Intellectual Japan – BBC: “Japan has to become a brain country” – from mono zukuri to brain country

Intellectual Japan: from mono zukuri to brain country

Intellectual Japan: Japan’s electronics companies need new business models – interview for the BBC

The BBC recently examined why Japan’s electronics sector has to create new business models, and quotes “Japan has to become a brain country”.

Japan’s top 8 electronics companies combined are as large as the Netherlands economically, but have shown zero growth and zero income over the last 14 years – thus represent “sleeping giants” – or dinosaurs, depending on the point of view, and depending on whether these companies succeed to reinvent themselves.

We have updated our report on “Japan’s electronic manufacturers: mono zukuri” to analyze Japan’s electronics manufacturing sector, and to explain who the winners and who the losers are. Read a short summary in this newsletter below.

Japan's electronics companies combined are as large as Holland economically
Japan’s electronics companies combined are as large as Holland economically

Japan’s top electronics companies combined are as large as the Netherlands economically, but have not shown any revenue growth over the last 14 years

Japan’s electronics sector still today is largely guided by national industrial policy, and by the management principles created long ago by charismatic founders such as Matsushita and Ibuka.

Intellectual Japan: smart transformation at Hitachi led by the CEO and by the Chief Transformation Officer CTrO

Hitachi’s “Chief Transformation Officer” (“CTrO”) at a recent presentation, explained that until 2 years ago Hitachi benchmarked its financial data purely domestically – until 2 years ago, Hitachi only compared performance with competitors such as Panasonic and Toshiba.

Only 2 years ago, Hitachi started to benchmark performance with global competitors such as GE and Siemens.

Read a summary of Hitachi’s “Smart Transformation project” in our electronics industry report.

Japan's top 8 electronics companies combined lose YEN 50 billion/year since 1998
Japan’s top 8 electronics companies combined lose YEN 50 billion/year since 1998

Japan’s top 8 electronics companies lost an average of YEN 50 billion/year over the last 14 years

Intellectual Japan: electronic component makers

Japan’s electronics component makers, such as Kyocera or Murata, which is on the official supplier list of Apple, report positive income – although margins are declining and the component industry sector is much smaller than the top 8 electronics manufacturers.

Drastic transformation is necessary to revive Japan’s electronics industry sector. Drastic change will happen one way or another and represents important opportunities. More details in our electronics industry report

Japan electronics industries – mono zukuri. Preview this report:

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The Economist: “Japan ought to be heaven for renewable energy”

Japan’s new energy policy – Gerhard Fasol interview by The Economist

A few days ago Japan’s industry ministry METI announced the most recent data on renewable energy sources in Japan admitted under the feed-in-tariff (FIT) regulations introduced on July 1, 2012. We have updated our report on “Renewable energy in Japan” to take account of these most recent data – read a short summary in this newsletter below.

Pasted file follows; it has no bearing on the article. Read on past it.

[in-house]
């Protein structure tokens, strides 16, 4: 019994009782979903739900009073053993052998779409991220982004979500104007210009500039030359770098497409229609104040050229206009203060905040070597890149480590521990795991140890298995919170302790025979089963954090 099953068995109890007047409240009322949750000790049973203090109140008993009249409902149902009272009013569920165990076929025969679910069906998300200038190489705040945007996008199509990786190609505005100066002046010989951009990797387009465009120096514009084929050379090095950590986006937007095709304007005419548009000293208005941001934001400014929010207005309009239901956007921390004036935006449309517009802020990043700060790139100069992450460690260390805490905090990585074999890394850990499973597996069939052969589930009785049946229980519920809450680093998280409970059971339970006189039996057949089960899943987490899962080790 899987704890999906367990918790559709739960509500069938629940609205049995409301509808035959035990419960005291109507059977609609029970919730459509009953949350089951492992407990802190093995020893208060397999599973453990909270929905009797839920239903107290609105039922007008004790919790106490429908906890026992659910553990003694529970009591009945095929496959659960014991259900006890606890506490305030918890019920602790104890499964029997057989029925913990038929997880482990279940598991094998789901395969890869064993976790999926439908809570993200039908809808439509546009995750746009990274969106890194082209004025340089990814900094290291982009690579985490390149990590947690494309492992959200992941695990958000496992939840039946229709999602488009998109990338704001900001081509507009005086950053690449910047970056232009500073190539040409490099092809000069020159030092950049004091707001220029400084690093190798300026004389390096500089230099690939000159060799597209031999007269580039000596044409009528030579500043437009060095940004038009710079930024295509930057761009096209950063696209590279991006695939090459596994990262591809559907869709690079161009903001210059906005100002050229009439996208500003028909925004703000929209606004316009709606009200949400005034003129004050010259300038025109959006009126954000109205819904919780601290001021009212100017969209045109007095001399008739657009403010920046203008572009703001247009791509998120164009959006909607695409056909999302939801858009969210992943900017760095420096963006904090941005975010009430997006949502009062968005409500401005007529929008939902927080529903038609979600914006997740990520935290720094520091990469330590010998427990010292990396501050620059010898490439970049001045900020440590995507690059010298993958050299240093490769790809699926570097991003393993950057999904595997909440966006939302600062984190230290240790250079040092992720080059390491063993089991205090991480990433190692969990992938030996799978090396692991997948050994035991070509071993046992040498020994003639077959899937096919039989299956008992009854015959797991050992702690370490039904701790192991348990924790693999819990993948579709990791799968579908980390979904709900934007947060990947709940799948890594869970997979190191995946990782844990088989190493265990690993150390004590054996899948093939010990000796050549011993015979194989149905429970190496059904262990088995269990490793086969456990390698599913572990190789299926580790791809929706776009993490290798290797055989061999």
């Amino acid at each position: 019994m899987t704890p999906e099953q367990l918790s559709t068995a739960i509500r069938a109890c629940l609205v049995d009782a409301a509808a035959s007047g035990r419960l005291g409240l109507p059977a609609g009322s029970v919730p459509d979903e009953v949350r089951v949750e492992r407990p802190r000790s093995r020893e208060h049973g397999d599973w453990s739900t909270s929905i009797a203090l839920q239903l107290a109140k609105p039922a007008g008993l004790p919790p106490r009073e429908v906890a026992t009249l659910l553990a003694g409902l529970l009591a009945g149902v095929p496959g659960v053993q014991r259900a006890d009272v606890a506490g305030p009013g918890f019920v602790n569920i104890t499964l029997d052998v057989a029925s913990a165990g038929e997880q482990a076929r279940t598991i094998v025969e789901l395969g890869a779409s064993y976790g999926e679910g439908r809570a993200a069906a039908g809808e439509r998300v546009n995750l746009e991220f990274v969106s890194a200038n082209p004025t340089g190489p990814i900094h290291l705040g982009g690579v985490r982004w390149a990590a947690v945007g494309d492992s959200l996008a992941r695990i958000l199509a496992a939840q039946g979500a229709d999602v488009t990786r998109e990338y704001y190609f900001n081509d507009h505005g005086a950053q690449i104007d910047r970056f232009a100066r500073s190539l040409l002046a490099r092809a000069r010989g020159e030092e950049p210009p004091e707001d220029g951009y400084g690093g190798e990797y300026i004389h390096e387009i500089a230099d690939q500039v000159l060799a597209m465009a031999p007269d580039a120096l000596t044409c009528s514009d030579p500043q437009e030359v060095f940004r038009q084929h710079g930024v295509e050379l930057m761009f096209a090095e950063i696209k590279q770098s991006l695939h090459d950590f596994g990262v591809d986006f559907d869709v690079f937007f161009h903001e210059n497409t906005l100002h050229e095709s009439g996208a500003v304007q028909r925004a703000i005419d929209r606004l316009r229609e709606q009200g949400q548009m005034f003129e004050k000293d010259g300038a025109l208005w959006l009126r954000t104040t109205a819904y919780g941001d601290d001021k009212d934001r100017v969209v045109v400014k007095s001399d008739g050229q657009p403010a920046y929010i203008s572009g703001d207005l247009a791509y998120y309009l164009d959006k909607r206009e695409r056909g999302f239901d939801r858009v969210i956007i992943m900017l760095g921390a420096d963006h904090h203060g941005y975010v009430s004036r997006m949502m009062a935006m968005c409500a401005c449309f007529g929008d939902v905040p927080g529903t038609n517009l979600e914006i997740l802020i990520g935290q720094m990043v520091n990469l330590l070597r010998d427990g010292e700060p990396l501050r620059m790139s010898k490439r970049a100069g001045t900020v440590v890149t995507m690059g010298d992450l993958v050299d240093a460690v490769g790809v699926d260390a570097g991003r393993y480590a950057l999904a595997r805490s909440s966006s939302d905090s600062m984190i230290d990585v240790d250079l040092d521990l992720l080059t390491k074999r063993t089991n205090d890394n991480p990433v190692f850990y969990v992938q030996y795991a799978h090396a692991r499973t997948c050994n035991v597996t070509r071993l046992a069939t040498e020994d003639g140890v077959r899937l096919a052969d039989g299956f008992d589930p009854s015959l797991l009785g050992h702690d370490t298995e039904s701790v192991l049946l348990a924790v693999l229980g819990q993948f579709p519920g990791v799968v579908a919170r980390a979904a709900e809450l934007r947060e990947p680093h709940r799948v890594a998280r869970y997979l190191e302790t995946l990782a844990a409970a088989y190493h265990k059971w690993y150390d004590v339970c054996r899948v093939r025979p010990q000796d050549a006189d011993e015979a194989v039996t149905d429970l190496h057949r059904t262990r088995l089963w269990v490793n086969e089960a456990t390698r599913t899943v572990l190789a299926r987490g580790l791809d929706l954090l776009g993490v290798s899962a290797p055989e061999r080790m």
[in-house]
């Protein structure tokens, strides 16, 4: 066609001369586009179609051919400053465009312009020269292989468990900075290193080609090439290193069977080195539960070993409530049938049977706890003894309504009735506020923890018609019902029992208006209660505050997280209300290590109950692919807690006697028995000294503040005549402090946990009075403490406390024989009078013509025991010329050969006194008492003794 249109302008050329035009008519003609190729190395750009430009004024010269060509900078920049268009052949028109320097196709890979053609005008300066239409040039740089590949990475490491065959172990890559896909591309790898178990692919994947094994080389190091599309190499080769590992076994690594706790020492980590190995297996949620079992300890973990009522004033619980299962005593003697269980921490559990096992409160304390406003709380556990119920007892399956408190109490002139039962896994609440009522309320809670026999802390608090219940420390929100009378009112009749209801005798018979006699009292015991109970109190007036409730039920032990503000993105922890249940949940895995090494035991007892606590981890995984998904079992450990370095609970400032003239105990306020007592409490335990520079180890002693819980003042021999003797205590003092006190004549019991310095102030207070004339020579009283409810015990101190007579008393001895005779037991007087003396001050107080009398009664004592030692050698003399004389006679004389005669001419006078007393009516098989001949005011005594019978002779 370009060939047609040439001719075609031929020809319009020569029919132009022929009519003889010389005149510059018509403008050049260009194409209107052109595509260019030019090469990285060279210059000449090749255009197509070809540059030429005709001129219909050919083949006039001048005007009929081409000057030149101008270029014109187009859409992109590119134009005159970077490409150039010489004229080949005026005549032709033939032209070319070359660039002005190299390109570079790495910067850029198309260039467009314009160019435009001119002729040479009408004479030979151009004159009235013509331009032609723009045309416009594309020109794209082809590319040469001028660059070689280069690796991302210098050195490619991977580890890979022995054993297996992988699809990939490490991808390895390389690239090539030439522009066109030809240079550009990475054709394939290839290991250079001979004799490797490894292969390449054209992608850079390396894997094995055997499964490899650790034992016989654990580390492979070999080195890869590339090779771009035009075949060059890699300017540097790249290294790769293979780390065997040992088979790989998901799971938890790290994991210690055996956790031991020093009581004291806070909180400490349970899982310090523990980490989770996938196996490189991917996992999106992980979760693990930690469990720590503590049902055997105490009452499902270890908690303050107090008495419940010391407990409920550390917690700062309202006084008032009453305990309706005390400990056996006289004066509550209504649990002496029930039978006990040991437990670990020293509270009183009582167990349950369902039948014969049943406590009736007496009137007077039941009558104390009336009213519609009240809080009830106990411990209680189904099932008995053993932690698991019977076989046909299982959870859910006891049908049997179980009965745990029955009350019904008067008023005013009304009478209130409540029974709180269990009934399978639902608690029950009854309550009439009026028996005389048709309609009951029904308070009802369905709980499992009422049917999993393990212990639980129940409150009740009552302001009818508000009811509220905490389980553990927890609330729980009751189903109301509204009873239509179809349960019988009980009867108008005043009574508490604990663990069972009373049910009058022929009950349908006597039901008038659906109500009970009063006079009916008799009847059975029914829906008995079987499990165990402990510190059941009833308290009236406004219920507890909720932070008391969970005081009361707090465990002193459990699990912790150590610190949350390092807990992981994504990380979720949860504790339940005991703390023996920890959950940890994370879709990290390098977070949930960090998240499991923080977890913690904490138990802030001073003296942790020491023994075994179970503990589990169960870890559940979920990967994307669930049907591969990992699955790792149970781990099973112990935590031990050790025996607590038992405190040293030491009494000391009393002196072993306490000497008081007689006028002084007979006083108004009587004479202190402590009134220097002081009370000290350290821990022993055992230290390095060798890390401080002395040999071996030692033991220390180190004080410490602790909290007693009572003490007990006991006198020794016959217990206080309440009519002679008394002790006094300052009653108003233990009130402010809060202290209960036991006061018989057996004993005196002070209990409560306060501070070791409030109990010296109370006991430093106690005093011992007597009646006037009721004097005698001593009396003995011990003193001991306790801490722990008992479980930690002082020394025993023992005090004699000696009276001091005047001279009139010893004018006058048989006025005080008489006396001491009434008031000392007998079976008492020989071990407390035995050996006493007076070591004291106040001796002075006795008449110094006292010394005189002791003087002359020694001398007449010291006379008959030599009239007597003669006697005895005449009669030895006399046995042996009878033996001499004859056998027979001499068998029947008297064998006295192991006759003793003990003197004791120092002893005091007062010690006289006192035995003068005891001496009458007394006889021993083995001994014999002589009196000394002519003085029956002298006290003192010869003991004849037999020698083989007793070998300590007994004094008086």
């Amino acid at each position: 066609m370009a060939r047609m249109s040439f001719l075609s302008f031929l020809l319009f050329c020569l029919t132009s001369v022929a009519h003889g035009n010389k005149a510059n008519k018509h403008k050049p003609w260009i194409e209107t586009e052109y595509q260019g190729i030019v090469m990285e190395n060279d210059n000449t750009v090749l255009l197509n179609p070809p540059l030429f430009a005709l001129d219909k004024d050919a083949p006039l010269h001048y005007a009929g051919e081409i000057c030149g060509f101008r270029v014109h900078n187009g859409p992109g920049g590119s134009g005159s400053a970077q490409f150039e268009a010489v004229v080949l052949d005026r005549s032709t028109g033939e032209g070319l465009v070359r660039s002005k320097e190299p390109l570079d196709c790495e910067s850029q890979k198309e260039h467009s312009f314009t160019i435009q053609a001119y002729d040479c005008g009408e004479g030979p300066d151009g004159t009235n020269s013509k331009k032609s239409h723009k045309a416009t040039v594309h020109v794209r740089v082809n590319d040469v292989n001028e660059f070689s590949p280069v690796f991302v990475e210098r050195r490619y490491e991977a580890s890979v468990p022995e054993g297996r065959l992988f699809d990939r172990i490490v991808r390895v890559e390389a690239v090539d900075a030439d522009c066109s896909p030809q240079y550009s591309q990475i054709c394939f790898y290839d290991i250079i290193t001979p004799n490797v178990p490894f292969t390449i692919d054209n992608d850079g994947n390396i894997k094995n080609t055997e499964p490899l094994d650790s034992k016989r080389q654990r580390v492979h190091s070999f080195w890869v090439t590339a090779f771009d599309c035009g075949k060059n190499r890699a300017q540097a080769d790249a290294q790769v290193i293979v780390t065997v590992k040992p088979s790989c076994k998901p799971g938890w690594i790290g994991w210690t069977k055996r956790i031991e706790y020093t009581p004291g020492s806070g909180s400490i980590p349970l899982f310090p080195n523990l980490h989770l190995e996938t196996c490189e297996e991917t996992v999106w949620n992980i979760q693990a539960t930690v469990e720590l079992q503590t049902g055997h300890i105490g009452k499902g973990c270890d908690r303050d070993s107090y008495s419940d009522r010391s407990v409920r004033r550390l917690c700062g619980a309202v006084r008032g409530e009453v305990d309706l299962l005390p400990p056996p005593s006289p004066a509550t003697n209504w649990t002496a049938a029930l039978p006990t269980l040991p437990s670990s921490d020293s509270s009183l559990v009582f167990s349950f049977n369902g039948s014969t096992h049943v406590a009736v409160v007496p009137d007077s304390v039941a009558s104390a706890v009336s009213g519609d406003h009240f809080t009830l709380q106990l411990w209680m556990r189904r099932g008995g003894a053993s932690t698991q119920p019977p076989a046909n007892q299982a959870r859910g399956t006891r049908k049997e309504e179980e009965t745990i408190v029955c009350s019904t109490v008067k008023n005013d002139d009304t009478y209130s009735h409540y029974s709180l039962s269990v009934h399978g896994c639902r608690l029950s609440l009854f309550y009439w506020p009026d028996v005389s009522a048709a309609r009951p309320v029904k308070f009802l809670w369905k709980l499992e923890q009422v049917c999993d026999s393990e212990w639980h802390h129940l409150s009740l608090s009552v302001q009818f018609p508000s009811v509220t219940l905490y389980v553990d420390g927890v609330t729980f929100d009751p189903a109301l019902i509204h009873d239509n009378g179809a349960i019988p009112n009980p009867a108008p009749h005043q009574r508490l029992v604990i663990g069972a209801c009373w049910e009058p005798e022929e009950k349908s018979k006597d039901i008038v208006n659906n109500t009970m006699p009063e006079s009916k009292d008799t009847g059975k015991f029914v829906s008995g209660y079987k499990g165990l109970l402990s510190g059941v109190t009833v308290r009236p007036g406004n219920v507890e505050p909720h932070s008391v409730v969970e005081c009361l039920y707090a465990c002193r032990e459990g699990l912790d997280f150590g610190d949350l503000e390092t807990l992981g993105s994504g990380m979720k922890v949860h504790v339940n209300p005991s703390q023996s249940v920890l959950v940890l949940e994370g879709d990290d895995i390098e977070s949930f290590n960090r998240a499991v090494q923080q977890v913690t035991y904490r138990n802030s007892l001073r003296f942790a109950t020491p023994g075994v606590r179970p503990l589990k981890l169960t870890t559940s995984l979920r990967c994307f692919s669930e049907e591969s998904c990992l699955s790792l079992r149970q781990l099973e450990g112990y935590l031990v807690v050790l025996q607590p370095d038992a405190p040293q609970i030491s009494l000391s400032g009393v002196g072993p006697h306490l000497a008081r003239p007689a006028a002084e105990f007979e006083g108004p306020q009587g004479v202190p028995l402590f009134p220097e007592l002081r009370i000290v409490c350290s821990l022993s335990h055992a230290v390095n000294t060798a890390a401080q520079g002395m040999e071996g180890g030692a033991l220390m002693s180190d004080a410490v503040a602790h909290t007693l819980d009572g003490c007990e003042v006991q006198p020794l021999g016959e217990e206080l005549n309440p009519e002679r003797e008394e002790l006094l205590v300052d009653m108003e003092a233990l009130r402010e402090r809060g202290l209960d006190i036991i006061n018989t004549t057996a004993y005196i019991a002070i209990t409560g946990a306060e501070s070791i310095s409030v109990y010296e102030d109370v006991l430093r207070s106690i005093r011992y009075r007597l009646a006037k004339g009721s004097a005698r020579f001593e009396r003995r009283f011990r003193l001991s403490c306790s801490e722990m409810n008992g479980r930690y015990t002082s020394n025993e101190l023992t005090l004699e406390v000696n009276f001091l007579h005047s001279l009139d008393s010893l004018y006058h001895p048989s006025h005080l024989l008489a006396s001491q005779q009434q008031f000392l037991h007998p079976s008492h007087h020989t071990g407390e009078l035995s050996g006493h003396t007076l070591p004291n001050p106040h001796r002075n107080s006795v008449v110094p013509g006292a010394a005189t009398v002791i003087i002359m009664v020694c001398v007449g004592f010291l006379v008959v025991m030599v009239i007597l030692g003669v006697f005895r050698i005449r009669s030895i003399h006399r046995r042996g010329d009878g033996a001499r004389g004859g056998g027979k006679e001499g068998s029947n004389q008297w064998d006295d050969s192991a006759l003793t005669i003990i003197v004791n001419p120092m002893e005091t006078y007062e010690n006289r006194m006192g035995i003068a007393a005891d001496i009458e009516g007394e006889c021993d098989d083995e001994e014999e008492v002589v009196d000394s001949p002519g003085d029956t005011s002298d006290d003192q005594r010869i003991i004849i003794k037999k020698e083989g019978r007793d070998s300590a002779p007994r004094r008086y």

Read an article on Japan’s electricity sector in The Economist here, where we helped a little.

Japan added 23% to renewable electricity generation since introduction of FIT
Japan added 23% to renewable electricity generation since introduction of FIT

Feed-In-Tariffs for renewables reverse Japan’s trend of decreasing contributions from renewable energy sources

As our previous newsletter of March 26, 2013 has shown (and as shown in more detail in our renewable energy report), the contribution of renewable energy sources to Japan’s energy mix has dropped from around 25% in the 1970s to around 10% recently.

Since the introduction of the feed-in-tariffs of July 2012, the installed capacity for renewable electricity generation in Japan has increased by about 23% if hydropower is included, and by about 70% if hydropower is excluded.

Since solar plants are quickest to install, and the permission process is by far the easiest, about 91% of renewable electricity installations permitted under the FIT program by METI are for solar electricity, while only 9% are for other sources such as wind or bio-mass.

Wind, hydro and geo-thermal installations require a lengthy planning, permission, environmental impact process, and far longer construction phase, so that the impact of the FIT program will be seen only in a few years time.

126% were added to Japan's solar electrical generation capacity since July 2012
126% were added to Japan’s solar electrical generation capacity since July 2012

Solar electricity generation capacity more than doubled due to FIT

Solar electricity generation capacity increased by 126% since July 2012 due to the introduction of new feed-in-tariffs and other regulations promoting solar energy. Note that previous to July 2012, about 83% of Japan’s solar electricity generation capacity was residential, while only 17% were industrial solar installations.

Preview “Renewable energy Japan” research report

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